Associate attorney Julian SpearChief-Morris named 2020 ULAA Young Alumnus of the Year

The University of Lethbridge Alumni Association (ULAA) is thrilled to honour Julian SpearChief-Morris (BA ‘13) with the 2020 Young Alumnus of the Year award.

“So early into his career, Julian has made incredible strides towards building more equitable and just communities,” says Jason Elliott, president of the ULAA. “Julian’s impact stretches far beyond the reaches of southern Alberta, and he always makes a point to connect with his roots here. We’re so honoured to celebrate Julian and we can’t wait to see what’s next for him.”

Young Alumnus of the Year — Julian SpearChief-Morris

Throughout his burgeoning career, Julian SpearChief-Morris (BA ‘13) has demonstrated the heights a sharp mind and strong work ethic can achieve. An associate attorney with the law firm Jenner & Block in Washington, D.C., SpearChief-Morris represents businesses, tribal governments and individuals navigating complex and interconnected legal, political and policy challenges. His work includes involvement in all aspects of litigation on matters ranging from corporate finance to human rights law, as well as providing strategic advice on government relations and policy issues. Most recently, his efforts have been focused on helping clients navigate the devastating impacts of the COVID-19 pandemic.

During his time as a uLethbridge student, SpearChief-Morris was a standout on the Pronghorns Men’s Basketball Team as well as an accomplished student. Upon graduation, he had demonstrated academic excellence that saw him achieve the highest cumulative GPA of his program’s graduating class, earning him the Urban and Regional Studies prize. His dedication to academics continued, and in 2015 he was accepted to Harvard Law School. In his second year at Harvard, SpearChief-Morris became the first-ever Indigenous President of the Harvard Legal Aid Bureau, a highly selective honour society that helps low-income clients on legal matters such as eviction defense, domestic violence and employment discrimination cases. In his time as president, SpearChief-Morris pushed the organization to redefine its mission and see itself as an engine of social change in the greater Boston community. Ultimately, SpearChief-Morris logged over 1,200 hours of pro bono work as a law student, managing the bureau, representing low-income individuals in court, and attending community meetings throughout the greater Boston area.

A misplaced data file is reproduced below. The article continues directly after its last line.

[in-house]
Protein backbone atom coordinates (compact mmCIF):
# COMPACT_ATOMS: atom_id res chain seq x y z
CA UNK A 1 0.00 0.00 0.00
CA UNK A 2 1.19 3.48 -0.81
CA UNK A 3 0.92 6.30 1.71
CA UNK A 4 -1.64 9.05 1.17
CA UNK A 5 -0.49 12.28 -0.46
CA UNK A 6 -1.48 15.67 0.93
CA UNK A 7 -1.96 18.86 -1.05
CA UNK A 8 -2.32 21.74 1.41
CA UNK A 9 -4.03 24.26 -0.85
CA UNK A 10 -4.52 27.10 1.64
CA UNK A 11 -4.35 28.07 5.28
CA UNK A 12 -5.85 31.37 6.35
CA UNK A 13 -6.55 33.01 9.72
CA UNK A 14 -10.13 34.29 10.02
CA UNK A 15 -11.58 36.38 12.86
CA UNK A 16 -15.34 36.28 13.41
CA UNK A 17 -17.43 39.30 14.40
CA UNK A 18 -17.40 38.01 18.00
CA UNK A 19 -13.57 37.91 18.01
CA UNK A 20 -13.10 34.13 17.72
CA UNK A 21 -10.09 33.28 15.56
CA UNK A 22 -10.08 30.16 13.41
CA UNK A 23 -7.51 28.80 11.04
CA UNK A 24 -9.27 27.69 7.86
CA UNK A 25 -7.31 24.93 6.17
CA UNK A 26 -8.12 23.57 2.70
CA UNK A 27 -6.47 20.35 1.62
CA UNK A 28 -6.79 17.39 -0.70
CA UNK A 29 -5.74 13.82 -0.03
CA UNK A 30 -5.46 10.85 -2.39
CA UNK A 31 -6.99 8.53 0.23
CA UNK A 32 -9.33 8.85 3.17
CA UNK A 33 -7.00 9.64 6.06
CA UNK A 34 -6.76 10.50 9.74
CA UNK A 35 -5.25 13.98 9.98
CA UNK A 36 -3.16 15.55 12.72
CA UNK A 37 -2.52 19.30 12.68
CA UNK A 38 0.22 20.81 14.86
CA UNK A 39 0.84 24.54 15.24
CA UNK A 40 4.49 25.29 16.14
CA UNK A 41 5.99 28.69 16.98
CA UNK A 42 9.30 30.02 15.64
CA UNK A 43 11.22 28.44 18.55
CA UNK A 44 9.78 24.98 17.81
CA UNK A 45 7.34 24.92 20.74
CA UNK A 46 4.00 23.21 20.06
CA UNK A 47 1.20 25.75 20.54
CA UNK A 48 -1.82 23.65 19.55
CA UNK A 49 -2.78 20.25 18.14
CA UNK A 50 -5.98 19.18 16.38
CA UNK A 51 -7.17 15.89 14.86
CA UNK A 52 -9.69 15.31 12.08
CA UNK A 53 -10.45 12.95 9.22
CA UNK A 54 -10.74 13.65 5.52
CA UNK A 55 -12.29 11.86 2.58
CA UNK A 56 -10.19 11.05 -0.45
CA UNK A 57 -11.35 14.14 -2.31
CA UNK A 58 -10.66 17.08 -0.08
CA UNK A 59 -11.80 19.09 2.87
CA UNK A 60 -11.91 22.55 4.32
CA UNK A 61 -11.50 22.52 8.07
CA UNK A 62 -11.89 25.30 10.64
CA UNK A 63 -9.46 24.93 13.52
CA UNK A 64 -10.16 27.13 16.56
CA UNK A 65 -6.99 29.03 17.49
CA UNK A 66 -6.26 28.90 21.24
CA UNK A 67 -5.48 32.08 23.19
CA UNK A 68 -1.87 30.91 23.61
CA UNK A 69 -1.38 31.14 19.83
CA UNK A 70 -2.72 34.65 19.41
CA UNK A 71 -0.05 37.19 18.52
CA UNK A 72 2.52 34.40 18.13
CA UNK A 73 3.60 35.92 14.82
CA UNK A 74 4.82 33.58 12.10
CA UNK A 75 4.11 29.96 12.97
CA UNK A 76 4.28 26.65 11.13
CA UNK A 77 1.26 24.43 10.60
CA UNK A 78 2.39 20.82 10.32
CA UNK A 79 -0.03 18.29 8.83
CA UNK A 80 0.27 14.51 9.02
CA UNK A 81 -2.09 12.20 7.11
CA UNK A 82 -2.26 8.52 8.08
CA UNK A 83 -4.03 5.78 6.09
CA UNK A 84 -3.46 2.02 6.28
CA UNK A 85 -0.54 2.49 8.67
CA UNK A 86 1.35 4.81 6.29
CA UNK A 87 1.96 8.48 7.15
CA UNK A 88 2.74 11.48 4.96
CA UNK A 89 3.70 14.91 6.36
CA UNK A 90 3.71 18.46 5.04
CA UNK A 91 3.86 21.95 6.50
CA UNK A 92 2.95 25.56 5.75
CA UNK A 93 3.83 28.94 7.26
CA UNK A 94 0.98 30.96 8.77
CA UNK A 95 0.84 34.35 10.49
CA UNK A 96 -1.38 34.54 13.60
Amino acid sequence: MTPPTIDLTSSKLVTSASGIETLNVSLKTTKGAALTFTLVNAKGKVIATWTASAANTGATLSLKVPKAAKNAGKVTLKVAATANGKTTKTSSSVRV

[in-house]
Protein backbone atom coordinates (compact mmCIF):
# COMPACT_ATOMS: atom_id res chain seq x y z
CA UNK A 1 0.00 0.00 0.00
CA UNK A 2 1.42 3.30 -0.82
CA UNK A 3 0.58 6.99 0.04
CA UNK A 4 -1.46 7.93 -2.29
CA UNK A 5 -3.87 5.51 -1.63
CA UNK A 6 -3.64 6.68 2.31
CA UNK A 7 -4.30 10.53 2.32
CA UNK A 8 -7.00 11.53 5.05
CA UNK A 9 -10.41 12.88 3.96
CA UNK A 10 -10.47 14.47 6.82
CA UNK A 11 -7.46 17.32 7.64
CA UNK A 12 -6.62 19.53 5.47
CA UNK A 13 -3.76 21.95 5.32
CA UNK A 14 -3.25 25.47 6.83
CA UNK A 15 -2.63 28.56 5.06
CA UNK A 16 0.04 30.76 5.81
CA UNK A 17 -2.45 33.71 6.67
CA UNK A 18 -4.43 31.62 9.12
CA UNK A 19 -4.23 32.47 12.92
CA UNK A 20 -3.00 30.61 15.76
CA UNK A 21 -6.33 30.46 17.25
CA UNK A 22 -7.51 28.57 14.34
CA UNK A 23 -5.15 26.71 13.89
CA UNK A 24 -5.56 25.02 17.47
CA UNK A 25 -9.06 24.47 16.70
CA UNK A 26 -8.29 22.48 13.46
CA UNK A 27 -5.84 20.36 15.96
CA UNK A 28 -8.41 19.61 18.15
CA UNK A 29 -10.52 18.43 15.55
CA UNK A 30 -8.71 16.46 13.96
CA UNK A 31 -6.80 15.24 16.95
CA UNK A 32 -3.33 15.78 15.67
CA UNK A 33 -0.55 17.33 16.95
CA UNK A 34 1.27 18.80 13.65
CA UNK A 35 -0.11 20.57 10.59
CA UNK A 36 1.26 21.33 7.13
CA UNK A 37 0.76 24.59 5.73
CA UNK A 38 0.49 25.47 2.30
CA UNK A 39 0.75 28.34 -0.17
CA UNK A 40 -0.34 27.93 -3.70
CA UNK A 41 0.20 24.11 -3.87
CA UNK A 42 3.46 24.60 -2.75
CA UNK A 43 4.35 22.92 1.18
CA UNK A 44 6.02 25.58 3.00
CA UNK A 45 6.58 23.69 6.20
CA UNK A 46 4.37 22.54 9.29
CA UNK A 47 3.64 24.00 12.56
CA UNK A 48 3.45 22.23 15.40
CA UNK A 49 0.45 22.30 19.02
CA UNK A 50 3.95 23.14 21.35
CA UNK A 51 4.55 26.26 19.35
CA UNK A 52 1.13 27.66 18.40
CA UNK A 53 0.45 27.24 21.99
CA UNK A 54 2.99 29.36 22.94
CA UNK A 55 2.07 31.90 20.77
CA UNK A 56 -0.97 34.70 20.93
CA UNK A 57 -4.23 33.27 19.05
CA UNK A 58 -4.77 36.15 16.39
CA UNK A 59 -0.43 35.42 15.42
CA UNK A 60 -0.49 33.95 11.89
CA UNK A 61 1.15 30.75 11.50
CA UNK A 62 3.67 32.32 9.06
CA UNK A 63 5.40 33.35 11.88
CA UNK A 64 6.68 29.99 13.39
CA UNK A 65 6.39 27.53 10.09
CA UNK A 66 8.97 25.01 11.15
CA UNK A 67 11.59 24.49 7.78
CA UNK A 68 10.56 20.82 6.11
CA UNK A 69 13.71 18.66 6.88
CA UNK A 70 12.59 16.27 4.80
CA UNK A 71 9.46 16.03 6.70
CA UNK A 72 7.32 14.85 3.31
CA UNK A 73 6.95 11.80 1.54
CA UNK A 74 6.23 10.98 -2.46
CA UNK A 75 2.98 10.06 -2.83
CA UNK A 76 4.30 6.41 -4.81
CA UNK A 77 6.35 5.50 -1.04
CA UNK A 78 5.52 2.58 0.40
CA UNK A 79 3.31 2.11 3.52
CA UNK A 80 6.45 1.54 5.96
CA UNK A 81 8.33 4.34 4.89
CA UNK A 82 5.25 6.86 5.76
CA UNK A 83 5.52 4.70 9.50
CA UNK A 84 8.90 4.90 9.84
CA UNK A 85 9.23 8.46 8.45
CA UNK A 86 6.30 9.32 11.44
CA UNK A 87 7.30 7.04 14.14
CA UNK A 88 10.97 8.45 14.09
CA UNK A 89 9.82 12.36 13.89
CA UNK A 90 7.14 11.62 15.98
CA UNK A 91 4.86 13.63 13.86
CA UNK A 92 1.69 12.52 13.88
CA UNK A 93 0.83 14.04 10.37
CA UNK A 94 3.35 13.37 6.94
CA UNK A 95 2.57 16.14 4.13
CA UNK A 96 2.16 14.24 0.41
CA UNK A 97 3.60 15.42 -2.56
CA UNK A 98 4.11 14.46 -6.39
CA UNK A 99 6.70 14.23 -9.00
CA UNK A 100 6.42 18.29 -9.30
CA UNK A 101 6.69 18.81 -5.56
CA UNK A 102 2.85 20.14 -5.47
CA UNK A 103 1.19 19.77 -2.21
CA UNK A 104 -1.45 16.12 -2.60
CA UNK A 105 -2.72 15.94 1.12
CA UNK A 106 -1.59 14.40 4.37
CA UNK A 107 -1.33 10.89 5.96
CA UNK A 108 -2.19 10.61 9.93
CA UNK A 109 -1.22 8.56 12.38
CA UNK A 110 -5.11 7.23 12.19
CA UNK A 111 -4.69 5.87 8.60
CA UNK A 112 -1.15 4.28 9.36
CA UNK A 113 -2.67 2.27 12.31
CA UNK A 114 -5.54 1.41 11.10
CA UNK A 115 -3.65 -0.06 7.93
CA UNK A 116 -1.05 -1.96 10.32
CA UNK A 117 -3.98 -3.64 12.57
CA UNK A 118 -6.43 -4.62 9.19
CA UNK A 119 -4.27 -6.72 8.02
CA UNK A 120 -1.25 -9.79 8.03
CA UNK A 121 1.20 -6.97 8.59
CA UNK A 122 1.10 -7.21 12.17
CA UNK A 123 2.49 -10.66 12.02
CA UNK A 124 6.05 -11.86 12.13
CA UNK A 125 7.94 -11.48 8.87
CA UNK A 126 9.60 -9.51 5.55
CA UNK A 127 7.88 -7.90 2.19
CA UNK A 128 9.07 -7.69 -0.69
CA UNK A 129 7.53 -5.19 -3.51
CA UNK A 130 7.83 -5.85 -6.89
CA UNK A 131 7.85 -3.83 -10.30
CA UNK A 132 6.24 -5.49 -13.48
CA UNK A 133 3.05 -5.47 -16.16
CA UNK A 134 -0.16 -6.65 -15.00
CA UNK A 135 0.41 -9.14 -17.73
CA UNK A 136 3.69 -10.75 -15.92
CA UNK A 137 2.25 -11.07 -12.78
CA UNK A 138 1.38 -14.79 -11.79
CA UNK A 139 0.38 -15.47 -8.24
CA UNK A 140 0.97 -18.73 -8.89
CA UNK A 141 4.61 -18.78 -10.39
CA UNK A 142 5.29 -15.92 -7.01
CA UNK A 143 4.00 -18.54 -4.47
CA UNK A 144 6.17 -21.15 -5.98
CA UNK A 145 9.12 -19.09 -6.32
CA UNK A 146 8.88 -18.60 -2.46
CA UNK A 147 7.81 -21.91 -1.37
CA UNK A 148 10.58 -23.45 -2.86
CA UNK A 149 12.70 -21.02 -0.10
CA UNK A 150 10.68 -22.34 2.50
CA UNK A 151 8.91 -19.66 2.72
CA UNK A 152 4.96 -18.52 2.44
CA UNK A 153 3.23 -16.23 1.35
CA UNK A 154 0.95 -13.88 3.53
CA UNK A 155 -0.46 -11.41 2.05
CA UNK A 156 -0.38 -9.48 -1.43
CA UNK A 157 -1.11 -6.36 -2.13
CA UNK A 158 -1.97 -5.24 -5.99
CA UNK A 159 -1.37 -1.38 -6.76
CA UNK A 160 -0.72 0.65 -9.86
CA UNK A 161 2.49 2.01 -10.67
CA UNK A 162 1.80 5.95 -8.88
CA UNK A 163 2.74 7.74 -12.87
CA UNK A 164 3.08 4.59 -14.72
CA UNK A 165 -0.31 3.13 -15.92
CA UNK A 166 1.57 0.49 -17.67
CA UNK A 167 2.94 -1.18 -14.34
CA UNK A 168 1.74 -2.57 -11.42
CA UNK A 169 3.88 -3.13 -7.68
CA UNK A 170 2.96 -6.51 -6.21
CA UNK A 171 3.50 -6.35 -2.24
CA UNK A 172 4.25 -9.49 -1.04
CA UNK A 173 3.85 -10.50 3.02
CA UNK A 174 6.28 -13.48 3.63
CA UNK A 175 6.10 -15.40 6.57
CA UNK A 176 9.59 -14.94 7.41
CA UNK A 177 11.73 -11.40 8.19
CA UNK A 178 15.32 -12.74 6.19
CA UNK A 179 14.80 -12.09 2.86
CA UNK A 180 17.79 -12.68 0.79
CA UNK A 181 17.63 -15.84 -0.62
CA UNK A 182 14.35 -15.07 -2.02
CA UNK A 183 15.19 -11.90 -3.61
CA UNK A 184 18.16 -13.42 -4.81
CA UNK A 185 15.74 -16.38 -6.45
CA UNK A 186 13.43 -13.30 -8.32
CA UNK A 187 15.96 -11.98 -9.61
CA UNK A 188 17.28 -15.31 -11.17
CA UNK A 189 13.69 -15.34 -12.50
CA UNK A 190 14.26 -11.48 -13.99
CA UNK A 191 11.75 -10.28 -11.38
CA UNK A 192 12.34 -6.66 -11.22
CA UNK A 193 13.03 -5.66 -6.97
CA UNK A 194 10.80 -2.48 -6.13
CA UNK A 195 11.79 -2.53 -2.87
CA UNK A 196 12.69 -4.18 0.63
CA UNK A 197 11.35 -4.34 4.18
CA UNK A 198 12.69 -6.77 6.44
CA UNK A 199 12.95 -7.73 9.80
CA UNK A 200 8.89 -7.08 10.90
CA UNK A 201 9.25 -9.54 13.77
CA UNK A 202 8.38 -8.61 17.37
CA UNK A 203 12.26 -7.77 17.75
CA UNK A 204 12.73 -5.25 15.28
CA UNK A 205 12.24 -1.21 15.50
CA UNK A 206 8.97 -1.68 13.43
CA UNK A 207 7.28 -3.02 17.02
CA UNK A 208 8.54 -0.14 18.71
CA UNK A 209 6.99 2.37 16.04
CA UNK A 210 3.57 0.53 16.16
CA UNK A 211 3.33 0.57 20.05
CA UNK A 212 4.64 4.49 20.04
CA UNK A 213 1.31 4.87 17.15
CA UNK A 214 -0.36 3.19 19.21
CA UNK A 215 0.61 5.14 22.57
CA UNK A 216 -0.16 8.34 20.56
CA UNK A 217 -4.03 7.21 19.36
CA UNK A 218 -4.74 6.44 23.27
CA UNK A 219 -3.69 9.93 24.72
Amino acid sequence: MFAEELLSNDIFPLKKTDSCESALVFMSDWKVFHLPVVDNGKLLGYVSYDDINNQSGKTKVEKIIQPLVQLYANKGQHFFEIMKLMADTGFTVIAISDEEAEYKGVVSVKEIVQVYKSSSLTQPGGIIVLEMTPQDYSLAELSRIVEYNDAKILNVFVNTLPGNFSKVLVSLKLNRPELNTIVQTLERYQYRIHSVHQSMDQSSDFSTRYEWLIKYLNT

Born and raised in Lethbridge, SpearChief-Morris pursued a career in law with the hope of being able to work on behalf of his community, and others like it, to make them stronger, more sustainable and more inclusive. He now uses his education to advocate for important change around the globe. Additionally, SpearChief-Morris has mentored students in southern Alberta who also aspire to make a positive difference in their communities, connecting them with resources to aid them on their journeys. For SpearChief-Morris, it is important to use his voice and platform to help others as they work to build a brighter future. Already a leader in the early stages of his career, his work has set the stage for a lifetime of positive change.

NOTE: SpearChief-Morris is one of the panel members for the Pronghorn Athletics BIPOC Speaker Series event Wednesday, Oct. 28 at 7 p.m.